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Presentation on theme: "H OGAN & H ARTSON, L.L.P."— Presentation transcript:


2 HIPAA Special Issues: Making Compliance Possible Donna A. Boswell Fall 2002 H OGAN & H ARTSON, L.L.P.

3 THE Secret to HIPAA: Responsibility Belongs Where You Say It Does Rule applies directly to a covered entity A corporate entity, partnership or foundation can narrow its scope of liability through the hybrid entity rules. The OHCA rules can be used to streamline administrative burdens and liability A covered entity can voluntarily expand the scope of its liability by entering into a business associate relationship, or by using the affiliated entity rules.

4 H OGAN & H ARTSON, L.L.P. The Compliance Goal: Getting A Handle On Costly Administrative Requirements Acknowledgement/intake process Authorizations and revocations Access/amend/accounting Restricted communications Requests for restricted use/disclosure Employee training and firewalls (and developing policies/systems for same)

5 H OGAN & H ARTSON, L.L.P. Just tell me what I have to do -- Why do I care about these? covered entity hybrid entity health care component business associate non-covered provider OHCA workforce Perhaps the most critical implementation challenge for lawyers is establishing the relationships between these HIPAA structures and the legal entities and individuals that must implement the requirements.

6 H OGAN & H ARTSON, L.L.P. HIPAA Entities Are Not Corporate Persons

7 H OGAN & H ARTSON, L.L.P. HIPAA Entities Are Designations in Compliance Documentation and/or Notice

8 H OGAN & H ARTSON, L.L.P. Tell me the Hybrid Entity Story… Hybrid entity: A single legal entity that is a covered entity whose business activities include both covered and non-covered functions That designates health care components (HCCs) in accord with the rule. –Must not leave any covered entity outside of a HCC –May include only a component that performs a covered function or an internal BA

9 H OGAN & H ARTSON, L.L.P. The Hybrid Entity Lived Happier in HIPAA Land Because… A rule reference to covered entity refers to HCC –(e.g., policies for workforce uses, disclosures, minimum necessary, training, security) A rule reference to protected health information refers to PHI created or received by/behalf of the health care component. –(e.g., access/inspect/amend/accounting; fundraising)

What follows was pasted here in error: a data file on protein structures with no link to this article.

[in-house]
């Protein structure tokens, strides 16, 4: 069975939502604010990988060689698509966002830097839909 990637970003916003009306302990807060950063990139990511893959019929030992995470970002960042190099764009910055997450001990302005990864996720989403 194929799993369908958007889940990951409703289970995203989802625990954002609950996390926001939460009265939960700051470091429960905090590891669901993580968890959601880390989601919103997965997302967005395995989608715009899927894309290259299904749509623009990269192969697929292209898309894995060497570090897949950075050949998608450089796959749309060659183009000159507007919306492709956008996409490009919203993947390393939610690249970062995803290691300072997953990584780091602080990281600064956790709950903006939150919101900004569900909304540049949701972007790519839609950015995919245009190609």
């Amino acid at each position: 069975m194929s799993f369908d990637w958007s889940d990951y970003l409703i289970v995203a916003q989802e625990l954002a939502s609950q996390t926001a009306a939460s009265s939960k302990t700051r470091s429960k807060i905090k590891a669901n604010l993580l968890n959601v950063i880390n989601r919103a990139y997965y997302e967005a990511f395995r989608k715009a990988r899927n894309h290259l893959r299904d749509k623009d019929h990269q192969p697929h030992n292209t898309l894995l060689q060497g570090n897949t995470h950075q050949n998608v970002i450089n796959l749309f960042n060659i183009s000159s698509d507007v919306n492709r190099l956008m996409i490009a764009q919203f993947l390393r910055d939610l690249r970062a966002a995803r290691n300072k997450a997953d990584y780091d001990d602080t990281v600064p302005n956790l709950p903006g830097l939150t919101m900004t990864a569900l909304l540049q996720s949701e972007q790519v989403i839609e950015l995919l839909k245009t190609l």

10 H OGAN & H ARTSON, L.L.P. Compliance Teamwork: Using OHCAs To Pool Obligations and Limit Liability When a HIPAA entity has a legal obligation-- –Who -- what corporate or living person -- may perform it? –How do you address apparent agency issues? When does performance count as compliance for a particular entity? –Who is liable if it is not performed?

11 H OGAN & H ARTSON, L.L.P. Organized Health Care Arrangements 1. Clinically integrated care setting in which individuals typically receive care from more than one provider. 2. Organized system of care -- Hold themselves out as joint arrangement, and participate in joint activities (UR, QA, PMT risk) 3. Group plan and HII or HMO 4. 2 or more group plans of same sponsor 5. 2 or more group plans and HMOs, HIIs

12 H OGAN & H ARTSON, L.L.P. OHCA Facts Is a definition only; not a required designation. May have a joint notice; need not have the same P&Ps Need not have BAAs for joint activities of the OHCA May include non-covered providers A living human being can be in an OHCA and be a separate covered entity (or non-covered provider) – no special designation required A covered entity can be in more than one OHCA

13 H OGAN & H ARTSON, L.L.P. OHCA Issues and Utility A tool for managing apparent agency liability & consumer protection issues. Designation via Notice, which also can establish responsibility for authorizations, revocations, and exercise of certain rights (e.g., confidential communications, restrictions) Policies and procedures – a HIPAA designation option

14 H OGAN & H ARTSON, L.L.P. Special Liability Issues Who will sign business associate agreement for the OHCA? When a use is authorized, are there restrictions on who may do it? When a disclosure is authorized, are there restrictions on what the recipient may do with the information? Does the entity that is authorized to disclose have legal obligations after doing so?

15 H OGAN & H ARTSON, L.L.P. Business Associate Agreements: Expansions of Liability On behalf of such covered entity…performs or assists in the performance of: –(A) A function or activity involving the use or disclosure of …[PHI], or –(B) Any other function or activity regulated by this subchapter, or …legal, actuarial, accounting, consulting, data aggregation, management, administrative, accreditation, or financial services… [involving PHI]

16 H OGAN & H ARTSON, L.L.P. BA Issues? (P ) A third party is not your BA if PHI is for: –A covered function (e.g., treatment, payment), unless for the third party is performing the function on your behalf (e.g., billing) –A non-covered function, whether or not on your behalf, that is a disclosure permitted by the regulation (e.g., research, law enforcement, public health reporting) –An activity where PHI access is incidental

17 H OGAN & H ARTSON, L.L.P. Why not do a BA -- to be sure? Belts and suspenders do not help – you need only one compliance mechanism If you have a BA agreement with a third party: –all information transfers and all uses by the BA become uses by the CE -- if the BA activity is not a permissible use (i.e., TPO) the agreement is evidence of a CE violation –CE must cure, mitigate or report known violations –for each patient request of an accounting, you must have a mechanism to check BAs disclosures for purposes of providing the accounting.



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